4 Smradliva prikazka

A Stinking Fairytale (Serbia/Bulgaria, dir. Miroslav Momčilović), is on the other end of the emotional spectrum telling, very much like Hristo, the story of two hobos. Still, the meeting points are just a few. The characters in the Bulgarian movie are in a state of a continuous collision, whereas in Momčilović’s work the narrative is built more traditionally and narratively. Moreover, the Balkan, Serbian and particularly, the sense of humour of Miroslav Momčilović, who derives inspiration from long observations of homeless people, are an indelible part of each scene, even of the most dramatically charged. In Lefterov/Matsanov’s story the moments, when the tramps are having fun, arouse pity and repulsion. Through the eyes of Momčilović, everything is lighter and more colourful. The Serbian down-and-outs are a funny and romantic bunch of oddballs. Their having fun is more of a clownery not that skilfully performed by the otherwise good actors. Though the director says that the film has no happy ending,[7] the end still is a fairy-tale one.

5 King of the Belgians

The opening film, King of the Belgians (Belgium/Netherlands/Bulgaria, dirs. Peter Brosens, Jessica Woodworth) also relies of fairy-tale-ish moments, following an imaginary Belgian monarch (Peter Van den Begin), who travels incognito across the exotic Balkans. Extremely imaginary episodes: Turkey joining the EU, Belgium splitting into two countries and a solar storm striking earth and causing aviation disruption and communication loss almost immediately take the audiences to the parodic world created by the directors. A series of comic situations of varying potency follows. In Toni Erdmann (Germany/Austria/Switzerland/Romania, dir. Maren Ade), a powerful comic volley, perhaps one of the best in the movie, has been achieved through the Bulgarian mummer’s costume. Mummers pop in out of nowhere ‘at an unearthly hour’, thus seeking and achieving exotic mysticism. Some other inaccuracies stemming from the fact that all the Balkan countries have been filmed in Bulgaria alone, might annoy local audiences, but have been left unnoticed by the apparently and undoubtedly skilled West-European filmmakers, who made the movie.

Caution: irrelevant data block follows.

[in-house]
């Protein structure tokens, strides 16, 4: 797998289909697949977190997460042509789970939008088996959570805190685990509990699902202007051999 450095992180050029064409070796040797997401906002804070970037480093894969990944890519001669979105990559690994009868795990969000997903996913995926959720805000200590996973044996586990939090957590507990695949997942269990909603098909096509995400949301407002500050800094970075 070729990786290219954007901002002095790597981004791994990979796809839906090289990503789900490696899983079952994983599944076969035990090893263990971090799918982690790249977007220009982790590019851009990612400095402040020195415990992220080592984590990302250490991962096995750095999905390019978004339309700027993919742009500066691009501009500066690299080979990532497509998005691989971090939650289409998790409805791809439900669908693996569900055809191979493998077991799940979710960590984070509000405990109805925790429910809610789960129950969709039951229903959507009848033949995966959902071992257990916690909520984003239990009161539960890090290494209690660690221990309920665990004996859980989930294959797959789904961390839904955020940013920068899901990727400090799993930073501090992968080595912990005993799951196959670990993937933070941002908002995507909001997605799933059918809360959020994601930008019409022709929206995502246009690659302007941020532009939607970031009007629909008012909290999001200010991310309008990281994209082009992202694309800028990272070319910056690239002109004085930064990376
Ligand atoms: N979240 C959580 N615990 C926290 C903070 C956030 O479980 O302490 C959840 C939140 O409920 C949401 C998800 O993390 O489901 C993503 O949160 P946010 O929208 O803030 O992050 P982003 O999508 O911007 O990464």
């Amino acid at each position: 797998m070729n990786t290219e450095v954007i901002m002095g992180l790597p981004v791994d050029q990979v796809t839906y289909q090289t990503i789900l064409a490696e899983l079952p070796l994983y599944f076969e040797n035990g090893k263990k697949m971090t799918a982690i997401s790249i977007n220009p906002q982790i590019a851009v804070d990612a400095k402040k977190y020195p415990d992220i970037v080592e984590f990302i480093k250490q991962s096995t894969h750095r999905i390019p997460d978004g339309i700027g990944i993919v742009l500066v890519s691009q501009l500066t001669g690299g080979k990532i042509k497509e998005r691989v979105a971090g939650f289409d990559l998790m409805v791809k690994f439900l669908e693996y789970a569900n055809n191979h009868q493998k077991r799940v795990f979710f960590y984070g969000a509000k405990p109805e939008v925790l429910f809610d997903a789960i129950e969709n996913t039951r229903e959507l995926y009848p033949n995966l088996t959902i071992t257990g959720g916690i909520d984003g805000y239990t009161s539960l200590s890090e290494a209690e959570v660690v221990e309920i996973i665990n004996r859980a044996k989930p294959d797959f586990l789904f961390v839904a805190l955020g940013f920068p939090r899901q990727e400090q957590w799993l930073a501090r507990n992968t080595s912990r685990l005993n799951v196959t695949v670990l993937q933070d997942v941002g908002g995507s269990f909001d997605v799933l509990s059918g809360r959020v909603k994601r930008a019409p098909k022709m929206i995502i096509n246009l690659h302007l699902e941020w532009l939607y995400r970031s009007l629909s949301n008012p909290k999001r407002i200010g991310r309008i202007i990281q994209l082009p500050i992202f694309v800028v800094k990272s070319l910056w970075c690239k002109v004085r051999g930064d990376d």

6 Nikoi

The latest edition of SIFF that may help us tune with great precision to the contemporary world but above all, to European film, has clearly highlighted an increasing number of features made in co-production with Bulgarian co-producers and teams. Both the majority or minority co-productions evince either good or satisfactory European quality. Some of these are even more than that. This trend apparently provides Bulgarian filmmaking with a good chance and back to the questions in the beginning as to whether its is prestigious enough or not to be minority co-producers, I think it is worth a try regardless of whether or not such movies are deemed at festivals to be part of our national filmmaking. At least we are acquiring technical, creative and producing experience and in some cases, even the minimal participation might open doors in the future towards more significant achievements. In this sense, Bulgarian producers and financial institutions face a difficult selection of projects to be supported.

(This paper was delivered by the author at a roundtable on the New Bulgarian Film and Its Festival Performance, mounted by Kino journal and held at Sredets Hall of the Ministry of Culture on 9 May 2017) 

Photos: SIFF, www.siff.bg

[1] Bratoeva-Darakchieva, Ingeborg. New Art Film on the Balkans: Transterritoriality and Intertextuality, a paper at the International Conference Art Readings 2017: Crossing borders, New Art module, held at the Institute of Art Studies, BAS, 3–5 May 2017

[2] Spasov, Rosen. Golden Rose 2016: Seeking the golden mean or not?, http://artstudies.bg/platforma/?p=845&lang=en, 19 October 2016

[3] Glory received also the Award of the Bulgarian Guild of Film Critics.

[4] Godless received also the Award for Best Bulgarian Feature Film.

[5] This is his second role in a Bulgarian film after The Island by Kamen Kalev.

[6] Requiem for Mrs. J received the FIPRESCI Award at SIFF 2017.

[7] Miroslav Momčilović’s A Stinking Fairytale opened the Balkan Competition at SIFF 2017. SIFF Newsletter, 5, 13 March 2017, pp. 1-2